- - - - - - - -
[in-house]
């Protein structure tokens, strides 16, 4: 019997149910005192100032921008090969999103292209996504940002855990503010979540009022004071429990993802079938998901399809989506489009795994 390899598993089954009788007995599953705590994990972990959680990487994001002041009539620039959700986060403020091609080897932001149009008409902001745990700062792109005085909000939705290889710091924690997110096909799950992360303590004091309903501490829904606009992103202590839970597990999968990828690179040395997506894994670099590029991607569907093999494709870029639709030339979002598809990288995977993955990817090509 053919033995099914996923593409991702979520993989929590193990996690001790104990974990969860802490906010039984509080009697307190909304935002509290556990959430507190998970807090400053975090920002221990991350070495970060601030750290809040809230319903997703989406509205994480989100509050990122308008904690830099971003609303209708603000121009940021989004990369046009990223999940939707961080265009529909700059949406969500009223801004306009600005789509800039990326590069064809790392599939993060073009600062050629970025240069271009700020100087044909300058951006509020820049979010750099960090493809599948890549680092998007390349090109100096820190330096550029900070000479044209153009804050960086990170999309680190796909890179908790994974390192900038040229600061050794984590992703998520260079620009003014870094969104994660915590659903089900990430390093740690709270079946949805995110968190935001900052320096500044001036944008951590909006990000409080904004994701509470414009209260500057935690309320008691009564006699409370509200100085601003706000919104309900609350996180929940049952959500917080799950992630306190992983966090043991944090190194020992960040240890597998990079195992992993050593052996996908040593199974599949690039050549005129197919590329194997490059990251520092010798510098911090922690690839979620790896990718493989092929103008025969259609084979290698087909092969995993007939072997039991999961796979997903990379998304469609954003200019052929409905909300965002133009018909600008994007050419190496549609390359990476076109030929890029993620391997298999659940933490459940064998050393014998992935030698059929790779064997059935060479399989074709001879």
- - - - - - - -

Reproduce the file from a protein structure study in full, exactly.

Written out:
[in-house]
């Protein structure tokens, strides 16, 4: 019997149910005192100032921008090969999103292209996504940002855990503010979540009022004071429990993802079938998901399809989506489009795994 390899598993089954009788007995599953705590994990972990959680990487994001002041009539620039959700986060403020091609080897932001149009008409902001745990700062792109005085909000939705290889710091924690997110096909799950992360303590004091309903501490829904606009992103202590839970597990999968990828690179040395997506894994670099590029991607569907093999494709870029639709030339979002598809990288995977993955990817090509 053919033995099914996923593409991702979520993989929590193990996690001790104990974990969860802490906010039984509080009697307190909304935002509290556990959430507190998970807090400053975090920002221990991350070495970060601030750290809040809230319903997703989406509205994480989100509050990122308008904690830099971003609303209708603000121009940021989004990369046009990223999940939707961080265009529909700059949406969500009223801004306009600005789509800039990326590069064809790392599939993060073009600062050629970025240069271009700020100087044909300058951006509020820049979010750099960090493809599948890549680092998007390349090109100096820190330096550029900070000479044209153009804050960086990170999309680190796909890179908790994974390192900038040229600061050794984590992703998520260079620009003014870094969104994660915590659903089900990430390093740690709270079946949805995110968190935001900052320096500044001036944008951590909006990000409080904004994701509470414009209260500057935690309320008691009564006699409370509200100085601003706000919104309900609350996180929940049952959500917080799950992630306190992983966090043991944090190194020992960040240890597998990079195992992993050593052996996908040593199974599949690039050549005129197919590329194997490059990251520092010798510098911090922690690839979620790896990718493989092929103008025969259609084979290698087909092969995993007939072997039991999961796979997903990379998304469609954003200019052929409905909300965002133009018909600008994007050419190496549609390359990476076109030929890029993620391997298999659940933490459940064998050393014998992935030698059929790779064997059935060479399989074709001879």